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I don’t have a special problem with anybody giving donations to a political party from whatever source. I don’t have a special problem when donations are expected to affect general policy stances whether this be the environment (the Greens), union rights (Labor), lower taxes and less regulation (the Liberals) or protection for farmers (the Nationals). All politics and parties involve special interests.
Where my problem comes in when there is an expectation that those donations will affect decision processes in hidden ways.
Let me define hidden. I don’t mean instantaneous transparency, I actually think that Governments need more decision secrecy, not less. I think that they need the capacity to wheel and deal. Rather, that the processes will be internally transparent and documented in the first instance, externally transparent at a later point. This was the key point of the NSW Labor corruption scandal. Those internal processes were distorted. There was neither internal transparency nor documentation for later record.
That’s where the problem came in. It’s not really a legal problem. It’s a structural and process problem. The law just complicates.
ABC Radio National carried an interview with Ian Dickson, the former ethics adviser to members of the NSW Parliament. The interview is described in this way:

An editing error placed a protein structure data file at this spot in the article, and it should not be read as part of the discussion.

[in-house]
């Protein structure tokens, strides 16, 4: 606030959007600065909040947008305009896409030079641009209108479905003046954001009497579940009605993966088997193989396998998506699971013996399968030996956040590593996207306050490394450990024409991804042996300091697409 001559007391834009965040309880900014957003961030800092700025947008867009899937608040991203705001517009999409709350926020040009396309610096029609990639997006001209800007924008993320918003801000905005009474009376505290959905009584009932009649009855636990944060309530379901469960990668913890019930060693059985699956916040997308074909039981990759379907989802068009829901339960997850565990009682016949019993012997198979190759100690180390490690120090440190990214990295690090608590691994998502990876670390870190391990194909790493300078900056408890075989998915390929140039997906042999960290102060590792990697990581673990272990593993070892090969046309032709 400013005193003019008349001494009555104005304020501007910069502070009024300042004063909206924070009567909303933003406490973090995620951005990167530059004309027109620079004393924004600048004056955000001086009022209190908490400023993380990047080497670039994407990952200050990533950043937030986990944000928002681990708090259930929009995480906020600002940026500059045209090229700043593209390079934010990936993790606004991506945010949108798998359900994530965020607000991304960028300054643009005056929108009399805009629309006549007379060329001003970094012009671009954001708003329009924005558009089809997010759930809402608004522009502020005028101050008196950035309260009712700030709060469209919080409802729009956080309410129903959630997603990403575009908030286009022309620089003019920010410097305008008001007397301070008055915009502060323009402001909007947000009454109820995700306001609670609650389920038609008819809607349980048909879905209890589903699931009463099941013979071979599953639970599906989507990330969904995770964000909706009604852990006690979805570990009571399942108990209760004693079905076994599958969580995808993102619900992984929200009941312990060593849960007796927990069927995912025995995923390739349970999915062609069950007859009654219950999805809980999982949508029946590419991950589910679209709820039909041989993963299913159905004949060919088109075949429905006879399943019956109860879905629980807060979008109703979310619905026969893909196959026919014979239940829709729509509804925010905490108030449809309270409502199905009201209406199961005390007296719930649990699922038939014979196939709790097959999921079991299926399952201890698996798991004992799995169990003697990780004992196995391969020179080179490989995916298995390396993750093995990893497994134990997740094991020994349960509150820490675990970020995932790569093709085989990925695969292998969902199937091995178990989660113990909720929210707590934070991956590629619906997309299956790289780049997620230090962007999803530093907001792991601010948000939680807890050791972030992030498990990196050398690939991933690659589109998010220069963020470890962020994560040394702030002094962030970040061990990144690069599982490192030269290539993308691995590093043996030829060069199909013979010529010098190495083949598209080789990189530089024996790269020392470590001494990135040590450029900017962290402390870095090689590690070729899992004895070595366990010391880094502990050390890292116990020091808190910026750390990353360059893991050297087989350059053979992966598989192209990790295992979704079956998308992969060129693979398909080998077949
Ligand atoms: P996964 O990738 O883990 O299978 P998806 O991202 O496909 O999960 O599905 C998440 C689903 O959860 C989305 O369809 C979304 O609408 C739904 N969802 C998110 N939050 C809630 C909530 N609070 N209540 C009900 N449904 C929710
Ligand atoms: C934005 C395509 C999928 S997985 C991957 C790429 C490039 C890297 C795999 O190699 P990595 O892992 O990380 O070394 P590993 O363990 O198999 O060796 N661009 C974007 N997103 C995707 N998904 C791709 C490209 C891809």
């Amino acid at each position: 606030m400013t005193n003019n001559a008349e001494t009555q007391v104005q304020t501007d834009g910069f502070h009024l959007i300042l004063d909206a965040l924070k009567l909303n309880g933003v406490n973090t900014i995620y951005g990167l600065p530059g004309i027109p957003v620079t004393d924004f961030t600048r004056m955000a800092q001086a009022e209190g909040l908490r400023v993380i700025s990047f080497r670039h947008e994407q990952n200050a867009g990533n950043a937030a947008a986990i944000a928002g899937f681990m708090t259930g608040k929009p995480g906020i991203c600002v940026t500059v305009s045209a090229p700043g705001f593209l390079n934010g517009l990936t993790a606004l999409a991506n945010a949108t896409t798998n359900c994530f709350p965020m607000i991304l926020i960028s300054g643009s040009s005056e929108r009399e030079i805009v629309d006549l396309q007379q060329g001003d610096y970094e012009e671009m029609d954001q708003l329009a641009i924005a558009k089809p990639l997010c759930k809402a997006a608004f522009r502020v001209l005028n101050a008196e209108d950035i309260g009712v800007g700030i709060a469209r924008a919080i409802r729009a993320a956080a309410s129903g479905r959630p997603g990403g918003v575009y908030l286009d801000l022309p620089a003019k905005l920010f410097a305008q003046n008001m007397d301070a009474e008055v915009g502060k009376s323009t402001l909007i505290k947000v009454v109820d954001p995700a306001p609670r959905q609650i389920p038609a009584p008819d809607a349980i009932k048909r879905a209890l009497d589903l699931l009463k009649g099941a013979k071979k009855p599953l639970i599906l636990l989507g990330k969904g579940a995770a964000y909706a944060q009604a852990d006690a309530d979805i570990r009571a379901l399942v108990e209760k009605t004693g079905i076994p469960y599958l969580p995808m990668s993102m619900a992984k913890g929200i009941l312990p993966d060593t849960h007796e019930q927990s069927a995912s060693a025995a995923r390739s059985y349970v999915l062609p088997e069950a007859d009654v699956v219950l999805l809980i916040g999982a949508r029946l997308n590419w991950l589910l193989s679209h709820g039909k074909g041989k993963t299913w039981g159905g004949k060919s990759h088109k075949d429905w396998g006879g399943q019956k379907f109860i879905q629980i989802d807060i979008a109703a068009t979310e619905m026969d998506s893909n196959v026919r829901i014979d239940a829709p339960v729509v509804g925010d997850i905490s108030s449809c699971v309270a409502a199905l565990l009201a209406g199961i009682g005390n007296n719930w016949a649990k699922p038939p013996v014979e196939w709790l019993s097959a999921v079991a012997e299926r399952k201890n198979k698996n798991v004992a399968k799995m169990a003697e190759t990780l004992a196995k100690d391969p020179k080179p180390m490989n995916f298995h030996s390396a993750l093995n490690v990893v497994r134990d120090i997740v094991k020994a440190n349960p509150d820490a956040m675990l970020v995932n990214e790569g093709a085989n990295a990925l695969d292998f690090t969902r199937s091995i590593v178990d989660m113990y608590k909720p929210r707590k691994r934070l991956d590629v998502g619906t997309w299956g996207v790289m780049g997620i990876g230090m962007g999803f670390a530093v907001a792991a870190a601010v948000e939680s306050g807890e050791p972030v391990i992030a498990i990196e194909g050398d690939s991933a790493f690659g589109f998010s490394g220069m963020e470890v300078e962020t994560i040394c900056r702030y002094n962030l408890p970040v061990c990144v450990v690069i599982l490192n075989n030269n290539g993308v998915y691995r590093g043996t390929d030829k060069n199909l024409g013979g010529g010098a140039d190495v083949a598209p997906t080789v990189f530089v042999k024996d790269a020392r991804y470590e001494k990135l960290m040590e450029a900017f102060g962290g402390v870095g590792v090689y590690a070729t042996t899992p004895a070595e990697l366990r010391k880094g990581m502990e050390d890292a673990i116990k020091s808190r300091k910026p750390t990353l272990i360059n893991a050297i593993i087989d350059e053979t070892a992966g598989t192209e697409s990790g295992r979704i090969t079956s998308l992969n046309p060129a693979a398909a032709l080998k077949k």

For 15 years, Ian Dickson served as the part-time Ethics Adviser to members of the New South Wales Parliament. He retired in December 2013, frustrated that the law severely limited his role. He could only counsel MPs on ethics -- including the controversial relationships with lobbyists -- if they approached him. Now, as Ian Dickson reflects on the lobbying and political fundraising scandals being revealed in the state's Independent Commission Against Corruption, he has called for the Adviser's role to be strengthened, dramatically, to an Ethics Commissioner, with broad investigative powers. He speaks with Andrew West.As I listened, my main reaction was the thought that if the rules don't work, the response seems to be to tighten the rules. At one point in my life, I was a monitor in what was predominantly a boarding school. Part of my job was to enforce the rules. Who would have thought that that long lost experience would suddenly resonate!